Racial diversity and judicial influence (American Journal of Political Science)

By Michael Hotchkiss, Office of Communications

Adding a black judge to an appellate panel with two nonblack judges nearly ensures the panel will vote in favor of an affirmative action program, according to research by Jonathan Kastellec, an assistant professor of politics at Princeton, who has evaluated the consequences of judicial diversity on the U.S. Court of Appeals.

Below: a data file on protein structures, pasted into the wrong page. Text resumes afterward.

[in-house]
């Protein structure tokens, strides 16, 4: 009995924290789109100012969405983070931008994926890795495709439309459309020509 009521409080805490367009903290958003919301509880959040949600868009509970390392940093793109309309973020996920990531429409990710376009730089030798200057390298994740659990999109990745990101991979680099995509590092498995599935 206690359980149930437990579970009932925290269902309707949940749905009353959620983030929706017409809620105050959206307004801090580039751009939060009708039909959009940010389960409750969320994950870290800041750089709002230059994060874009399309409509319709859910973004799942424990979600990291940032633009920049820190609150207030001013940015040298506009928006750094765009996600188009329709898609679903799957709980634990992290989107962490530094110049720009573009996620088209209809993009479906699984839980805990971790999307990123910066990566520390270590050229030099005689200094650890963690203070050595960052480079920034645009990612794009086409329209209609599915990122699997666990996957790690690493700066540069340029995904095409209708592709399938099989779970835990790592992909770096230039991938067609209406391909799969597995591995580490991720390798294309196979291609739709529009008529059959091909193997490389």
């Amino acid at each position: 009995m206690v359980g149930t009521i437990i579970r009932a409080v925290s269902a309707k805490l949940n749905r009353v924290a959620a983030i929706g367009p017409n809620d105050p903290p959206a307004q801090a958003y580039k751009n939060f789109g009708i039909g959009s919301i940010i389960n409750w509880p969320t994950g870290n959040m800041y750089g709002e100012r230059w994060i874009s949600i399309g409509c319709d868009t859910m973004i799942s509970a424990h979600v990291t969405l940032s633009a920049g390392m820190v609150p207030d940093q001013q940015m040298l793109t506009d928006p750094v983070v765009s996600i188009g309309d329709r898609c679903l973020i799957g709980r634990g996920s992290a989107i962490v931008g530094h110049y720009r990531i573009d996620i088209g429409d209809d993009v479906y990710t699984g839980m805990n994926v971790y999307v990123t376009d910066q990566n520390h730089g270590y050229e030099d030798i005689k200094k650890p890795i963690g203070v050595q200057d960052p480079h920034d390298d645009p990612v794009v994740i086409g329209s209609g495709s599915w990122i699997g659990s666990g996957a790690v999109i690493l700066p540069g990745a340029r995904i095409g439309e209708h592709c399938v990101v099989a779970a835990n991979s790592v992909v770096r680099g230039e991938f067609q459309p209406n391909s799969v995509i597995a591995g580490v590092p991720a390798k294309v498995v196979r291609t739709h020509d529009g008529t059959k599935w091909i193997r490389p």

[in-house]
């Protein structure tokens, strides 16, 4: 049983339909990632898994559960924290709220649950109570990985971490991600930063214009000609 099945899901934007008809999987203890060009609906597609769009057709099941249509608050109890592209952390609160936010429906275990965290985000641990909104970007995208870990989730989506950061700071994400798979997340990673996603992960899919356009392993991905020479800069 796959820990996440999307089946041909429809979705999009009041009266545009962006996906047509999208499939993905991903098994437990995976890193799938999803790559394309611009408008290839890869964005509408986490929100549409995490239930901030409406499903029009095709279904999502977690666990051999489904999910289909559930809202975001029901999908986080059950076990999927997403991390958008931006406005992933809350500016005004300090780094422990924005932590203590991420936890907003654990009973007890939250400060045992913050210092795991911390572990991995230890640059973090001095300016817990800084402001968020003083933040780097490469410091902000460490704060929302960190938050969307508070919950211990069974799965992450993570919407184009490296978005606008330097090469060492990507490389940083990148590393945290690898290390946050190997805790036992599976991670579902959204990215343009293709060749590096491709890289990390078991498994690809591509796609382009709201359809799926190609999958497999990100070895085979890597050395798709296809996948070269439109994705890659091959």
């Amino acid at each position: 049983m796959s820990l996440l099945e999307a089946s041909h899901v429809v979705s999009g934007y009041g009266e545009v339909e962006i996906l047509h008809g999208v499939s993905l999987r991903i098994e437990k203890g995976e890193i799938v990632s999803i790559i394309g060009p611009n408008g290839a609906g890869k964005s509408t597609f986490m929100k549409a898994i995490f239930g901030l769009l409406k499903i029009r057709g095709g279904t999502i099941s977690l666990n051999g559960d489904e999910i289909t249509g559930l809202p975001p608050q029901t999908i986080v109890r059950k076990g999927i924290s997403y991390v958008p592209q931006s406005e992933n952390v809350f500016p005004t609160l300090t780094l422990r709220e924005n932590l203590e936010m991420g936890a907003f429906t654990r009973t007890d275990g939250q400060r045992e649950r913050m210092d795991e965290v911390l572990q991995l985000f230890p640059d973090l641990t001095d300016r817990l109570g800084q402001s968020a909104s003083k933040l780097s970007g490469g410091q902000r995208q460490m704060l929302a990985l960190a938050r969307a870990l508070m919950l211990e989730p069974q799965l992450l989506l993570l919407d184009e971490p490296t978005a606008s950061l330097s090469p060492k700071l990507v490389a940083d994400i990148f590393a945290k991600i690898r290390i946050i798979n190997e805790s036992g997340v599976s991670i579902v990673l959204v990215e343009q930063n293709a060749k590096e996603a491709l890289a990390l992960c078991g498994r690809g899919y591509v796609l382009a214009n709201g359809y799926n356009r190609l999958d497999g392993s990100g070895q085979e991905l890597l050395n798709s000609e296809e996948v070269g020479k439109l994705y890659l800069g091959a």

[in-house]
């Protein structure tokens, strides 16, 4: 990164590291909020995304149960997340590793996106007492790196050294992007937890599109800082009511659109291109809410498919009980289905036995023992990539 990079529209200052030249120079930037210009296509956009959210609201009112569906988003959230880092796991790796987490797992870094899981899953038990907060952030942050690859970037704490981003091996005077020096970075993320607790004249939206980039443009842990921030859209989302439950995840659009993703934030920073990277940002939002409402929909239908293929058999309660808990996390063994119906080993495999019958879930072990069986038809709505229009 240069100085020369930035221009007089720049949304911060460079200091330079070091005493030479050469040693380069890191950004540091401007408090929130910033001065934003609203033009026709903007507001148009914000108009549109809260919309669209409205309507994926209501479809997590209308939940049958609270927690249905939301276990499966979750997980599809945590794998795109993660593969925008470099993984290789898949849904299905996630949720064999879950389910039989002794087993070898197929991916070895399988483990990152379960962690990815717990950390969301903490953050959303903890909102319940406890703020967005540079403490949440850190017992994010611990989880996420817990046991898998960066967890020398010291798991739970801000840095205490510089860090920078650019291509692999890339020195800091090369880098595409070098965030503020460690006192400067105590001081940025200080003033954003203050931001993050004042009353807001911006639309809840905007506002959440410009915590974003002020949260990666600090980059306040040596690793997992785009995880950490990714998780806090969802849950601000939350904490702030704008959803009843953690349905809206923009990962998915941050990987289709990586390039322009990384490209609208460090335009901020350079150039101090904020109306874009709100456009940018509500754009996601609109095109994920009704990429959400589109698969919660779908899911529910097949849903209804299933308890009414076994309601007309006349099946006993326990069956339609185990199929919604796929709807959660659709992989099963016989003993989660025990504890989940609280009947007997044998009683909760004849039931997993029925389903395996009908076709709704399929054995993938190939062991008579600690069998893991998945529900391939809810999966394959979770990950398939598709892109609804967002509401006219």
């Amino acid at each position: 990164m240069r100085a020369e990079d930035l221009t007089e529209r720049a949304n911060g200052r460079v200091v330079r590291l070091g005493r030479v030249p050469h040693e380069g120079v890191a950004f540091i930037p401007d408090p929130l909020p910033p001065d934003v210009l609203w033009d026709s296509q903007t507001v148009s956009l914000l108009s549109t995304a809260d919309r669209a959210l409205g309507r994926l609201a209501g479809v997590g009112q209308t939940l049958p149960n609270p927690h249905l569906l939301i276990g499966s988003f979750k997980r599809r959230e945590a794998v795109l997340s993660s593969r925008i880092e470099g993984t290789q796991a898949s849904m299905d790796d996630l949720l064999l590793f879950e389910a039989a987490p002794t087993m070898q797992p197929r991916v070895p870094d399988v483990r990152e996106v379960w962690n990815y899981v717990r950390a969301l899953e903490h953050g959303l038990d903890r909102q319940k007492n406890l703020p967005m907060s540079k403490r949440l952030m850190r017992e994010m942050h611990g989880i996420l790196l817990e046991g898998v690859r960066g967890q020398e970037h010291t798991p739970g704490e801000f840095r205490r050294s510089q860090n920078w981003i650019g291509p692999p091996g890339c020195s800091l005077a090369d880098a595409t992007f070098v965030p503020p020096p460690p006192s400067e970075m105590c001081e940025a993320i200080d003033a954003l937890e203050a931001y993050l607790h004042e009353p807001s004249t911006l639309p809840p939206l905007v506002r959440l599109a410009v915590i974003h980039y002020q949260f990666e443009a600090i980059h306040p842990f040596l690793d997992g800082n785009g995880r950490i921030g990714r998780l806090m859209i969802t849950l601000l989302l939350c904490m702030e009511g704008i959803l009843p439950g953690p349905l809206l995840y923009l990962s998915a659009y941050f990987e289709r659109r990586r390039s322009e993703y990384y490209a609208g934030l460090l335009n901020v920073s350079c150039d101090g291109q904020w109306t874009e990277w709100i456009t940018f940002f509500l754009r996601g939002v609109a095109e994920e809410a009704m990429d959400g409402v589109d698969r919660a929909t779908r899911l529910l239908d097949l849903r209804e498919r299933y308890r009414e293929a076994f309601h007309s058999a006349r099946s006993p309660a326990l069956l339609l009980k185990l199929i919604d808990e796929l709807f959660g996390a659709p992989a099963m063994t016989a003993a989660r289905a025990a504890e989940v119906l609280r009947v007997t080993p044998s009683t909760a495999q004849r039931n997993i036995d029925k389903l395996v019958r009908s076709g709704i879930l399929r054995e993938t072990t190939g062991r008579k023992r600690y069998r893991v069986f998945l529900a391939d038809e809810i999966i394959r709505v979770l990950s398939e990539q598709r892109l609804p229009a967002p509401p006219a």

While Kastellec’s research also shows that black judges are significantly more likely to support affirmative action programs, the small percentage of racial minorities on the federal bench means the key question is whether their presence on appellate courts influences their colleagues and affects case outcomes.

The results have important implications for assessing the relationship between diversity and representation on federal courts.

Kastellec, J. P. (2013), Racial Diversity and Judicial Influence on Appellate Courts. American Journal of Political Science, 57: 167–183. doi: 10.1111/j.1540-5907.2012.00618.x

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